Sue Hobson on the Success of the Judges Exchange Programme

Thu, 03/30/2017 - 03:52
New Zealand Dressage News

For the past 15 years New Zealand and Australian have run a successful judges exchange programme for regional and national judges to gain more experience and judging time at dressage shows across the Tasman Sea.

"The exchange of judges between Australia and NZ started as a private invite to two NZ judges to attend a State Championships in Queensland, Australia," said New Zealand 4*-judge Sue Hobson, who is also the appointed Judges' Officer. "Two judges were given the opportunity to travel outside NZ to gain more experience under the judges training programme that was in its early stages of development. I was one such judge who was invited to travel to Australia in the early days and personally found the experience very valuable and a huge learning curve in my judge training to become a List 1 judge for NZ."

The past decade the Judges Exchange Programme has gradually expanded to enable more judges to work betwee the two countries.

"I work with senior colleagues in Australia being Jane Ventura from Victoria, Sue Cunningham, NSW and Irene Bakels-Noreen, Queensland.  Between the four of us we select judges from PSG and GP national status to take part in this Exchange," Hobson explained. "We have been in discussions this year that maybe we could open up the invites to allow our lower level judges to take part, ie up to Advanced level."

The initiative has now truly kicked off and judges' officer Hobson is pleased with the results.

"These exchanges are now getting very popular with many judges chomping on the bit to get selected. We now have an exchange with Queensland, New South Wales and, Victoria and we are now inviting national Australian judges to our regional shows in New Zealand," she said. "Obviously we have guidelines in place and in each area we have one key person organizing the exchange. It is very beneficial for both our countries."

Judges who participate in the exchange have to write a report on return from their judging experience.

"Our judges are expected to do a full report on their trip also a full report is provided on how they performed by the relevant OC of the event they judged at," said Hobson. "This works extremely well and we have had more than 30 judges take part in this exchange so far. We normally select from our senior judges who are close to promotion and we feel the extra experience will be hugely beneficial for them.  With the number of States in Australia expanding now to include NSW we obviously have more opportunities for our judges so more can be chosen to travel.  Normally in NZ we invite the Australian judges to our North and South Island Championships and also are larger Regional Shows where we have the most Advanced combinations attend.  However, with such a keen interest with all our judges from both sides of the Tasman we have all thought it a great idea to open it up to more judges so it is hoped between the four of us we can select some lower level judges to these events and give them more exposure to new environments, new combinations to judge and to see how they work with new colleagues and work as part of a different team to what they have been used to."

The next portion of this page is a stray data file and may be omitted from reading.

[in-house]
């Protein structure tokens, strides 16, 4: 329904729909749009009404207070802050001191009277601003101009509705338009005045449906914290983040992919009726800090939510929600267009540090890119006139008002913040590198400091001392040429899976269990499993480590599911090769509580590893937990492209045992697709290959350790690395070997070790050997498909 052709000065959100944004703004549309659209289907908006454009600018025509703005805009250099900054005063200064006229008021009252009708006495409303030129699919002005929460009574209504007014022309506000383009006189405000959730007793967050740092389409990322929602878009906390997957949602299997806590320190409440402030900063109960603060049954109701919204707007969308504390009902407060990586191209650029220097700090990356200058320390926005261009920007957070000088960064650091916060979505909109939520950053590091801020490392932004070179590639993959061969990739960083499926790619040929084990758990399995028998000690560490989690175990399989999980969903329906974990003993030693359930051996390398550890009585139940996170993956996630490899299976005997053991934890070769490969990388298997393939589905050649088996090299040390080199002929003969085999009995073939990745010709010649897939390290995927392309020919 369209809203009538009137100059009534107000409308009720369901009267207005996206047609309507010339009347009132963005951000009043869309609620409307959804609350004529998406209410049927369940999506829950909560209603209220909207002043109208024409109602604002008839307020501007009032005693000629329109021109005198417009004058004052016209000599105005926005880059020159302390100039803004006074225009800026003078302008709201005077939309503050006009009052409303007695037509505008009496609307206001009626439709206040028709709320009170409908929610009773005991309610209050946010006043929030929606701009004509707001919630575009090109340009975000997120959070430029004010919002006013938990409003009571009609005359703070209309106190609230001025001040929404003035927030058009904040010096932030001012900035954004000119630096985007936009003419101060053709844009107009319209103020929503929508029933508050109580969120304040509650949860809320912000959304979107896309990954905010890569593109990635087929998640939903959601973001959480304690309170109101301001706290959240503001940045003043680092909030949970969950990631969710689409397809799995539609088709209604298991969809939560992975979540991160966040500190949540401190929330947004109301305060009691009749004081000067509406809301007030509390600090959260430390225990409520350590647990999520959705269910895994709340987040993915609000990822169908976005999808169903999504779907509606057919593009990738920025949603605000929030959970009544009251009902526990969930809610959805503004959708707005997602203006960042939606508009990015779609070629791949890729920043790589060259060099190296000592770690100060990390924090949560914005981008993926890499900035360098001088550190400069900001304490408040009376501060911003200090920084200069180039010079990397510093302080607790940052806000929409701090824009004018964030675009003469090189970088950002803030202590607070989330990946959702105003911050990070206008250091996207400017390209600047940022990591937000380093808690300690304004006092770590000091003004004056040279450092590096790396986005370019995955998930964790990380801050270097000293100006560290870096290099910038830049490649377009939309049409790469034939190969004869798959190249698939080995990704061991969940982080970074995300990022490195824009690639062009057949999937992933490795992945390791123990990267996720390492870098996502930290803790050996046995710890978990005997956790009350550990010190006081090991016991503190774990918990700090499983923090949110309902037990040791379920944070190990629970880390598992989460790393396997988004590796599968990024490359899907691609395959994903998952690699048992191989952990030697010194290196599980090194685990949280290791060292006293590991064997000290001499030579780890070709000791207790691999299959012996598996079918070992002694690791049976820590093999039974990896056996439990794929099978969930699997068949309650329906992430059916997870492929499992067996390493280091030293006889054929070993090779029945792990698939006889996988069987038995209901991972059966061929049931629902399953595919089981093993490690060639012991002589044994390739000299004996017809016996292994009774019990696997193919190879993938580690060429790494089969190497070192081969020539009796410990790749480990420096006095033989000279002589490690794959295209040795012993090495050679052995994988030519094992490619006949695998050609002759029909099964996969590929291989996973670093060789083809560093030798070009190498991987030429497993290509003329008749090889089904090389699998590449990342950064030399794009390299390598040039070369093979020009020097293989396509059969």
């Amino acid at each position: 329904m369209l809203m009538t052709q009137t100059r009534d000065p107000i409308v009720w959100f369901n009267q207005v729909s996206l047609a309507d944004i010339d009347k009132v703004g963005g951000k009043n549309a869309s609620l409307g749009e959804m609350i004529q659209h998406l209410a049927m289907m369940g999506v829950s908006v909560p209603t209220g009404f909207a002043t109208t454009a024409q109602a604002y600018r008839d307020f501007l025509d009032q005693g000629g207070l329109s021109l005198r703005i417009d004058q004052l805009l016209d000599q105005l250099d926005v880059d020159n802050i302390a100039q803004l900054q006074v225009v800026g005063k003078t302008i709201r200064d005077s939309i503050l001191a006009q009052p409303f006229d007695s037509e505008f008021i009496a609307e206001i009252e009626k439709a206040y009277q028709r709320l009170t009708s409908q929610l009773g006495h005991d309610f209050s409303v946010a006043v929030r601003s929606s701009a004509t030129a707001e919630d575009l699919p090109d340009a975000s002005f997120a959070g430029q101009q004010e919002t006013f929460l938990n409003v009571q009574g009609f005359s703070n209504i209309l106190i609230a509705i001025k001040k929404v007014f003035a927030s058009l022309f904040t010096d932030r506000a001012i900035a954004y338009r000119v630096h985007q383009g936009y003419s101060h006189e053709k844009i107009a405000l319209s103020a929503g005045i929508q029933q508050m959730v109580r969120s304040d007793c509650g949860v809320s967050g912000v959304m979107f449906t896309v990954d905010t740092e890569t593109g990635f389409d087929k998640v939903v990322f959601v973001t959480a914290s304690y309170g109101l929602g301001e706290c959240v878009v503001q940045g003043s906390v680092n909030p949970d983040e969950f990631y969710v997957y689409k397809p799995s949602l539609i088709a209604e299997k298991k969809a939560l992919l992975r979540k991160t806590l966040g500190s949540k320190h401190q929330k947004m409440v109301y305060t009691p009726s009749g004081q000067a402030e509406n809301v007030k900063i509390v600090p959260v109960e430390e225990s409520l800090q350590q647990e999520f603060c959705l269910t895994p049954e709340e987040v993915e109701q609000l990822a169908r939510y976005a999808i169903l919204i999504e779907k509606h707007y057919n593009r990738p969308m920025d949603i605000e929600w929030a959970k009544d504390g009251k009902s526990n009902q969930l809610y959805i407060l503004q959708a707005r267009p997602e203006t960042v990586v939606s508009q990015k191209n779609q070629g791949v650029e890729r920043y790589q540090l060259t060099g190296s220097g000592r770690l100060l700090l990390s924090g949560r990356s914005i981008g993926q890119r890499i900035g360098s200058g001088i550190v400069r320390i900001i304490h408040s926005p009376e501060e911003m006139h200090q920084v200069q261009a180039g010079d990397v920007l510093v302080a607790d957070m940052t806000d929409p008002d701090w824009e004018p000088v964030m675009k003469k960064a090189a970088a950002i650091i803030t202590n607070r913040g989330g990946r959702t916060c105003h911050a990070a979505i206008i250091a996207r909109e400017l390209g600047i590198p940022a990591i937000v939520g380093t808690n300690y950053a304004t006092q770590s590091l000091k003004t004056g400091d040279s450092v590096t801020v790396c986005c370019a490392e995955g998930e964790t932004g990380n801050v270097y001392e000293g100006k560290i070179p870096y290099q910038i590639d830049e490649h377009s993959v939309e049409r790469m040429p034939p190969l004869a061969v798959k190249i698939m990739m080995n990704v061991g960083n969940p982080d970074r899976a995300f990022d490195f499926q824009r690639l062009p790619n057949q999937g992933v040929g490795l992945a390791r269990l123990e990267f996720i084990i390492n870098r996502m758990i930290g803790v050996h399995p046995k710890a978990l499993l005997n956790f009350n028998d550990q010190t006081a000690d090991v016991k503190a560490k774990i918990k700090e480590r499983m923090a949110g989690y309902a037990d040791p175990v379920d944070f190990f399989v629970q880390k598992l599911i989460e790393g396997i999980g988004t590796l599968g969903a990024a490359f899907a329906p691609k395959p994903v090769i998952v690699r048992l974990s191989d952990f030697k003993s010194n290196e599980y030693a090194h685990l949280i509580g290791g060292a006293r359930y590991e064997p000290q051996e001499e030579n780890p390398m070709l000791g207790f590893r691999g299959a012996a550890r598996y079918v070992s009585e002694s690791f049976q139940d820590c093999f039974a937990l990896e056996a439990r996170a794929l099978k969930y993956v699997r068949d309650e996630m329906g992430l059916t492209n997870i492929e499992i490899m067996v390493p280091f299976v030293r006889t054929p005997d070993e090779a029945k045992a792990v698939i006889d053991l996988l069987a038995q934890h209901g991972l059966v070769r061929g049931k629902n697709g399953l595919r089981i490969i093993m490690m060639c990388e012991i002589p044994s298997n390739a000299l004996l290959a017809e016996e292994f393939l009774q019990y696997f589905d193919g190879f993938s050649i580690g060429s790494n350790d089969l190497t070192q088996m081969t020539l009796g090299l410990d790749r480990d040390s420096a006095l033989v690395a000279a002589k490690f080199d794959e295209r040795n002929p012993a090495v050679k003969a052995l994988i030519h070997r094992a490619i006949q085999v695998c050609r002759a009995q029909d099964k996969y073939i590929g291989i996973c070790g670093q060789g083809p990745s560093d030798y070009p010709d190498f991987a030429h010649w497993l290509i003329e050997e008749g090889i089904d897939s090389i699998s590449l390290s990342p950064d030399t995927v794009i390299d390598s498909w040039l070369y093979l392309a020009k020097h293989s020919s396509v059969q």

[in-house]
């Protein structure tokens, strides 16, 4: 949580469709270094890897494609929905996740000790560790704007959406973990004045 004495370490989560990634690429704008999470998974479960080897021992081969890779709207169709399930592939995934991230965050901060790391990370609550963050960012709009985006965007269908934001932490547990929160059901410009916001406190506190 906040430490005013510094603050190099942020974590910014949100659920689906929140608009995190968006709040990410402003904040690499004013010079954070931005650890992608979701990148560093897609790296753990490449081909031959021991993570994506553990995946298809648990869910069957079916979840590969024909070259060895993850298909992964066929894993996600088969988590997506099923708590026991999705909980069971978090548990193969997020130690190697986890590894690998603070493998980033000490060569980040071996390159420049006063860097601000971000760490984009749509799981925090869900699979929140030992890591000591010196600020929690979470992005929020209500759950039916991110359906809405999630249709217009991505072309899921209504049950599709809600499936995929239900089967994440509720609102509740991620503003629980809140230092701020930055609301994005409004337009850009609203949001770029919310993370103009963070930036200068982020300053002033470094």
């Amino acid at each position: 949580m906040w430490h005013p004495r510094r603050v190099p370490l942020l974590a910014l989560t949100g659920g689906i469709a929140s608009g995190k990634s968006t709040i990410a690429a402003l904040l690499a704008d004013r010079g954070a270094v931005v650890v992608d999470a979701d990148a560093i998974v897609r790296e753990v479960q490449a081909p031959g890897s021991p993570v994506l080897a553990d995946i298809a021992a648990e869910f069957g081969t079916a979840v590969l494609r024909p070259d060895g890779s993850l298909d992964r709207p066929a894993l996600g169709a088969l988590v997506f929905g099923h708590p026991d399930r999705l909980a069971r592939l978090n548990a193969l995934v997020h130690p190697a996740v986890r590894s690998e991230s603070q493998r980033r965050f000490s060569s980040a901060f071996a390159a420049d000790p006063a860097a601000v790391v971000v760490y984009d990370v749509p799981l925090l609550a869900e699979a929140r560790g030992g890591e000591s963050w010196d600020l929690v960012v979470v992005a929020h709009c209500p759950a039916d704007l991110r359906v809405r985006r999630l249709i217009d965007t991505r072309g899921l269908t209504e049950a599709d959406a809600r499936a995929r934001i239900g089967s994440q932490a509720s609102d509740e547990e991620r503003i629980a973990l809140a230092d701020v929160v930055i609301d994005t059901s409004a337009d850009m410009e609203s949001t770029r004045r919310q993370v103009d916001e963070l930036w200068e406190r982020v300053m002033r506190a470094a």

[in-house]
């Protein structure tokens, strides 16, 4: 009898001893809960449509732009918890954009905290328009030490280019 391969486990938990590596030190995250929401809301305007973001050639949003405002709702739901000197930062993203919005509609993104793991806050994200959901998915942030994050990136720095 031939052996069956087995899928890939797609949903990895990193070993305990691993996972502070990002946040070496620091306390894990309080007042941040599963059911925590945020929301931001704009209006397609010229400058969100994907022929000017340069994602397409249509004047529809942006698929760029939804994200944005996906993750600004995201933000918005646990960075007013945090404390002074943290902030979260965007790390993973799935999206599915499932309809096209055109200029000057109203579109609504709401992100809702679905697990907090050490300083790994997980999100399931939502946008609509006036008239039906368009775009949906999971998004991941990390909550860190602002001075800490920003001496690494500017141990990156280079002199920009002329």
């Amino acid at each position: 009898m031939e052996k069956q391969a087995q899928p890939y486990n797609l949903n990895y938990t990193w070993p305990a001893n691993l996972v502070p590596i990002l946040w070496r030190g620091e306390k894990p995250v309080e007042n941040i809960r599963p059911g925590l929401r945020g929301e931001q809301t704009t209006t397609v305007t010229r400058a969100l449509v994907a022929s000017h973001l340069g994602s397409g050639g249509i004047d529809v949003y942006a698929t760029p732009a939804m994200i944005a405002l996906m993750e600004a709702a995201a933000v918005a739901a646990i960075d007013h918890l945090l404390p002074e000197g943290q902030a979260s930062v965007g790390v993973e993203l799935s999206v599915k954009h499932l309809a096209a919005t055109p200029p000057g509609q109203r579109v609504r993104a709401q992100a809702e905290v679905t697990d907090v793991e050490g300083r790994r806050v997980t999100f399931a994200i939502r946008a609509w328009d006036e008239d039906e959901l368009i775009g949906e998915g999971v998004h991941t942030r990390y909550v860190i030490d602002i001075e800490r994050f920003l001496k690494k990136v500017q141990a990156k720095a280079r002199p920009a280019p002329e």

The programme has been hailed as a major success by all participating judges. 

"We all feel this is a win/win situation for our countries and the four of us work very well together – all extremely keen to open up more opportunities and experiences for our national judges," said Sue. "It allows us to have a more in-depth view of how our judges perform under new pressures and how they integrate into a new judges team.  It opens up discussions on how we can assist them if needed for their future promotions if any issues arise during their trip away.   We can work through such issues (if any) and assist our judges accordingly.  To date we have had no negative reports from either side of the Tasman and our Exchange Programme works extremely well for our judges training programme."

New Zealand hosts only a few CDI's per year and many of its judges are obliged to travel to Australia to get sufficient judging time. The Judges Exchange Programme facilitates this

"This is also good for shadow judging and sit ins so as to not add extra workload to the CDI's which are major events to orchestrate," said Hobson. "Also pleasing is the many judges who offer to write for organisers. This is a huge assistance and many judges put their hands up to write at the Nationals this year."

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